Definition This study demonstrates the distribution of the air a person breathes into the lung, known as ventilation. This test, along with a complementary test known as a pulmonary perfusion scan, is vital to diagnosing a blood clot in the lungs, or pulmonary embolism.
Who is a candidate for the test? A pulmonary ventilation scan is performed on a person who is suspected of having blood clots in the lungs or other breathing difficulties. This test is normally done together with a pulmonary perfusion scan.
How is the test performed? Before the pulmonary ventilation scan, a chest x-ray is taken.
For the pulmonary ventilation scan, the person is usually asked to sit upright. If the person is unable to sit, he or she can lie flat on his or her back on a table. Before the scan begins, the technologist will rehearse the very special breathing manoeuvres that the person will need to do to ensure a satisfactory scan. The person is asked to breathe in a radioactive gas, such as xenon-133 or krypton-81. The gas gives off gamma rays, which can be detected by a "gamma camera" that is positioned over the chest. A computer then generates pictures that can be interpreted by a doctor.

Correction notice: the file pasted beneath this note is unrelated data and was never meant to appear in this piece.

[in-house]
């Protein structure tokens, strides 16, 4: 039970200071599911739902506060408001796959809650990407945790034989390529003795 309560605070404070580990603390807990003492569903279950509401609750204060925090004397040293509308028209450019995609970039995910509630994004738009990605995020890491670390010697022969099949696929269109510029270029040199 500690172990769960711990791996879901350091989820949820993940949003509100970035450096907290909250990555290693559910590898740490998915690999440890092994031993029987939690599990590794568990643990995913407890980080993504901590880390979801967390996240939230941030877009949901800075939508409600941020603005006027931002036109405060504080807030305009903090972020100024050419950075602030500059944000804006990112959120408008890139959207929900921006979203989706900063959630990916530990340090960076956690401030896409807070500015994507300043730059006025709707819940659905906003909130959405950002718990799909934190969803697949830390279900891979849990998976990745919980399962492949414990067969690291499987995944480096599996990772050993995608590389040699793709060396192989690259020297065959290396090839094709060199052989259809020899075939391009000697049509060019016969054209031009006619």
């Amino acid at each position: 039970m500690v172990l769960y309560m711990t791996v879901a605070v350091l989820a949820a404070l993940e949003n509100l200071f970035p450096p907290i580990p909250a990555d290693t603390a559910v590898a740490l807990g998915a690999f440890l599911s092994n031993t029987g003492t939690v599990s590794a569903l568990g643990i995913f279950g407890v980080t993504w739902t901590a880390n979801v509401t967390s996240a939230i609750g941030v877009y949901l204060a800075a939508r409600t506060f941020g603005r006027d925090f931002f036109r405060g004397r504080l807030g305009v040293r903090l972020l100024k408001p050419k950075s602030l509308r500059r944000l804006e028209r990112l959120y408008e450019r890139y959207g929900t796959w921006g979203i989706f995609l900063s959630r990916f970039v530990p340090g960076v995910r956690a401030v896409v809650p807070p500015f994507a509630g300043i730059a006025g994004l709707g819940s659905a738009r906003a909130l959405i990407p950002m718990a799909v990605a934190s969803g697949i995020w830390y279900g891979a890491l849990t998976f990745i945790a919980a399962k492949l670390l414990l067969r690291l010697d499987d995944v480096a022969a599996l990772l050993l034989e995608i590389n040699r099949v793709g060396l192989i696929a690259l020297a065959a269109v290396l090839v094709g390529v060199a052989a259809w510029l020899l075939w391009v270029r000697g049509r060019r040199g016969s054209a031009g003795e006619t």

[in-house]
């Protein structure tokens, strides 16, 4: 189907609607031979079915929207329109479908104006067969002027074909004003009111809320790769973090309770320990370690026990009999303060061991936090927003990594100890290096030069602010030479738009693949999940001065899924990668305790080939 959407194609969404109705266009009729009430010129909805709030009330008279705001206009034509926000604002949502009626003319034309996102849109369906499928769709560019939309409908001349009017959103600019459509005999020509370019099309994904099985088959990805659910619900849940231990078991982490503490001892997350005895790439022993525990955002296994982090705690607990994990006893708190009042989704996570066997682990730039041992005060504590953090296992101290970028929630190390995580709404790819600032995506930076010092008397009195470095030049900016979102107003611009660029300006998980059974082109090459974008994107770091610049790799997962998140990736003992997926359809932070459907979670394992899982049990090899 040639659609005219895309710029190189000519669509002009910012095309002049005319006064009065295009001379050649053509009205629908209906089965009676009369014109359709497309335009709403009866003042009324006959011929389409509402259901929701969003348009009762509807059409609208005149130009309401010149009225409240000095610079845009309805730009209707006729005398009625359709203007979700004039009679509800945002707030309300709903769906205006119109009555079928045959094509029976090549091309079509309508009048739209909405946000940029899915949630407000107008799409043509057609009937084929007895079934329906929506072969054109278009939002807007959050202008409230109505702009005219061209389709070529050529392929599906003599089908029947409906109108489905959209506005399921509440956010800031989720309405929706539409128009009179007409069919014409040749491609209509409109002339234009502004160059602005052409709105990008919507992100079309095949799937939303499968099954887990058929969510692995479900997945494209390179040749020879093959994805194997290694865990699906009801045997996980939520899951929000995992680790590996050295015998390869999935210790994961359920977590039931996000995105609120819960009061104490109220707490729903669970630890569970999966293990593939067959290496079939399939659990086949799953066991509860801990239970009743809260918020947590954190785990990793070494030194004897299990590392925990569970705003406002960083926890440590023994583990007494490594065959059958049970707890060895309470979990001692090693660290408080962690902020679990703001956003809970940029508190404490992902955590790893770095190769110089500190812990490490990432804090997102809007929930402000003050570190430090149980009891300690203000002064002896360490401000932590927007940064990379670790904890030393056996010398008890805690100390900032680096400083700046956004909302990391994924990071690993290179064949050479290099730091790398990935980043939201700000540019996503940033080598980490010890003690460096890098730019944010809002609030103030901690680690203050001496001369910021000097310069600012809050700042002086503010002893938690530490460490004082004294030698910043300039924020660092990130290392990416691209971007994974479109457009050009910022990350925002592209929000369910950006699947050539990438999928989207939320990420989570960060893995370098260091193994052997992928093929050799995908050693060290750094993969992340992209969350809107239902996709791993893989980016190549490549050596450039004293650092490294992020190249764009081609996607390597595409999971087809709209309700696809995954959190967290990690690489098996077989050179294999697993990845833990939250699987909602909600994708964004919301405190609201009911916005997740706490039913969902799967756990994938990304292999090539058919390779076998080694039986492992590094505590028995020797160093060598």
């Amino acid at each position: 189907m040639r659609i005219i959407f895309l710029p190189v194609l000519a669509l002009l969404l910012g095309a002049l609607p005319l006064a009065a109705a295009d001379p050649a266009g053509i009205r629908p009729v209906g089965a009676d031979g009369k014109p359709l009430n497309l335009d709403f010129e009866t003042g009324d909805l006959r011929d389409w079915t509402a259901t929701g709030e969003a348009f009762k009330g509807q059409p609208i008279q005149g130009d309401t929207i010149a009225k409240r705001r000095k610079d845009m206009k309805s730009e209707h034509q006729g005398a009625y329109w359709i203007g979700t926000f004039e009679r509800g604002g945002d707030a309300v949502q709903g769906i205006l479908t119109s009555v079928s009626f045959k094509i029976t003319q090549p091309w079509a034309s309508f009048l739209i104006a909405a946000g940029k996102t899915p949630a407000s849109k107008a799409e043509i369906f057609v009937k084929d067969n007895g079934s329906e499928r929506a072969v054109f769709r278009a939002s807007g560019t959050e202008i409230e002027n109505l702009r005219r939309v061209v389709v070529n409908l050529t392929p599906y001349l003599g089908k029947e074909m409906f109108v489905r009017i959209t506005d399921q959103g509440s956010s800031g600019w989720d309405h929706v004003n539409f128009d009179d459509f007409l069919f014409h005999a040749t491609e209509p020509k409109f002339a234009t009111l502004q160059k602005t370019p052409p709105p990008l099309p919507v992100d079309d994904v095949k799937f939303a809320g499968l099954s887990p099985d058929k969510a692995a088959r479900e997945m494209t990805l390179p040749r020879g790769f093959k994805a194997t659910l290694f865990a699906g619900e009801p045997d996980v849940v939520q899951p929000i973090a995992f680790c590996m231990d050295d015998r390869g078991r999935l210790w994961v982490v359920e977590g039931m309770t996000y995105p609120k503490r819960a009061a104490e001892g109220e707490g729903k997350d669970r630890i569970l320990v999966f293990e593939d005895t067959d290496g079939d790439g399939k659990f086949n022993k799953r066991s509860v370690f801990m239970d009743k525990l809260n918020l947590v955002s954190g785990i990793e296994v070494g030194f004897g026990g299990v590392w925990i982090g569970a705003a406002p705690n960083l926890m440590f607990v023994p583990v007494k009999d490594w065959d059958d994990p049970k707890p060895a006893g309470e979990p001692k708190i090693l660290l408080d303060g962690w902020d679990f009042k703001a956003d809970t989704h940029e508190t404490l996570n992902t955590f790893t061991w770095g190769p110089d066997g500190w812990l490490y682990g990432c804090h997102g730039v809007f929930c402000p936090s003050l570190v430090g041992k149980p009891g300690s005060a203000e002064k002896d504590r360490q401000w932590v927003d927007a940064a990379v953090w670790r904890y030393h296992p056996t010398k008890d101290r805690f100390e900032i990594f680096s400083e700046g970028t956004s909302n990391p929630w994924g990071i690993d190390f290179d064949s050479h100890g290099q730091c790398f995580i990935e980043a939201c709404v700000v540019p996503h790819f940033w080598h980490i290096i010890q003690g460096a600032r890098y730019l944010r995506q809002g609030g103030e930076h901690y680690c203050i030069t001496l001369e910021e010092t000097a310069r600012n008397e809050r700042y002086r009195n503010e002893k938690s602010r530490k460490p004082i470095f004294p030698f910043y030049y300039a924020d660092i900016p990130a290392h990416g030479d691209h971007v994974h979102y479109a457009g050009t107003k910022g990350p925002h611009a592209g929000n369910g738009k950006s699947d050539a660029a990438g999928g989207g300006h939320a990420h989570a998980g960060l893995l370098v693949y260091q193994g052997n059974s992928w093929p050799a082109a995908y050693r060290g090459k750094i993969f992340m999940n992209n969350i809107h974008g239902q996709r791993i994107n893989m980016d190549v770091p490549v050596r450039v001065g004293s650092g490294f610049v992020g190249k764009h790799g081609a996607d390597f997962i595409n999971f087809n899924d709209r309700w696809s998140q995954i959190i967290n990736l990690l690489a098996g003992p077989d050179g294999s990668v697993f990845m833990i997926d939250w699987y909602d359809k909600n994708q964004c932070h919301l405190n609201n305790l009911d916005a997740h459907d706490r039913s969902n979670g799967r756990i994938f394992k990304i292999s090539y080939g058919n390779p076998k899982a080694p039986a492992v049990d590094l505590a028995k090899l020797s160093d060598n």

The person will breathe the gas in and out through either a tight fitting mask or a mouthpiece with a nose clamp. The test usually takes about 40 minutes.
What is involved in preparation for the test? The person undergoing the scan will undress from the waist up and will put on an examination gown. All jewellery and metal objects will be removed because these may interfere with the examination.
The person will also be given complete breathing instructions and is usually asked to practice the breathing manoeuvres before the examination begins. The success of the examination depends on the person's ability to perform these breathing manoeuvres.
What do the test results mean? An abnormal scan can result from many different disease processes in the lung, such as pneumonia or emphysema. However, the test is usually ordered to rule out a blood clot in the lungs, or pulmonary embolism. Although the test is not 100% accurate, a doctor can usually make a diagnosis based on the results of the pulmonary ventilation scan and the pulmonary perfusion scan.
Author: James Compton, MD Reviewer: eknowhow Medical Review Panel Editor: Dr John Hearne Last Updated: 6/06/2005 Contributors Potential conflict of interest information for reviewers available on request
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